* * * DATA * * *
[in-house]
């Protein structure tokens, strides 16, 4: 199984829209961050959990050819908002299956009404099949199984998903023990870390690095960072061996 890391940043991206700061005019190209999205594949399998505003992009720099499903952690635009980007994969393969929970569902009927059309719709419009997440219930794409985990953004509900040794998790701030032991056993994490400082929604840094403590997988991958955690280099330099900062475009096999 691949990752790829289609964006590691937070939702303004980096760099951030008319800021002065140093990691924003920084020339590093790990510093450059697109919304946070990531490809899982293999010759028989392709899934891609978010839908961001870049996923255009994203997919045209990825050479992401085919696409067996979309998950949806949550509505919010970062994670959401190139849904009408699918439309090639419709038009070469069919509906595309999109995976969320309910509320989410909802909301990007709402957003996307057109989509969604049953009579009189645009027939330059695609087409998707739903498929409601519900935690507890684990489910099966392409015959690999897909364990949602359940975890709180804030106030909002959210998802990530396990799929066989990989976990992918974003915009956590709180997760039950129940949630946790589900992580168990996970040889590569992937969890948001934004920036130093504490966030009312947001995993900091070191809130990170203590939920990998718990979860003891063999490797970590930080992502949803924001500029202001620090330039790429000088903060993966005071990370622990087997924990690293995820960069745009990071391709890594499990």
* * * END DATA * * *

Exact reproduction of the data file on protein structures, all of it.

[in-house]
């Protein structure tokens, strides 16, 4: 199984829209961050959990050819908002299956009404099949199984998903023990870390690095960072061996 890391940043991206700061005019190209999205594949399998505003992009720099499903952690635009980007994969393969929970569902009927059309719709419009997440219930794409985990953004509900040794998790701030032991056993994490400082929604840094403590997988991958955690280099330099900062475009096999 691949990752790829289609964006590691937070939702303004980096760099951030008319800021002065140093990691924003920084020339590093790990510093450059697109919304946070990531490809899982293999010759028989392709899934891609978010839908961001870049996923255009994203997919045209990825050479992401085919696409067996979309998950949806949550509505919010970062994670959401190139849904009408699918439309090639419709038009070469069919509906595309999109995976969320309910509320989410909802909301990007709402957003996307057109989509969604049953009579009189645009027939330059695609087409998707739903498929409601519900935690507890684990489910099966392409015959690999897909364990949602359940975890709180804030106030909002959210998802990530396990799929066989990989976990992918974003915009956590709180997760039950129940949630946790589900992580168990996970040889590569992937969890948001934004920036130093504490966030009312947001995993900091070191809130990170203590939920990998718990979860003891063999490797970590930080992502949803924001500029202001620090330039790429000088903060993966005071990370622990087997924990690293995820960069745009990071391709890594499990």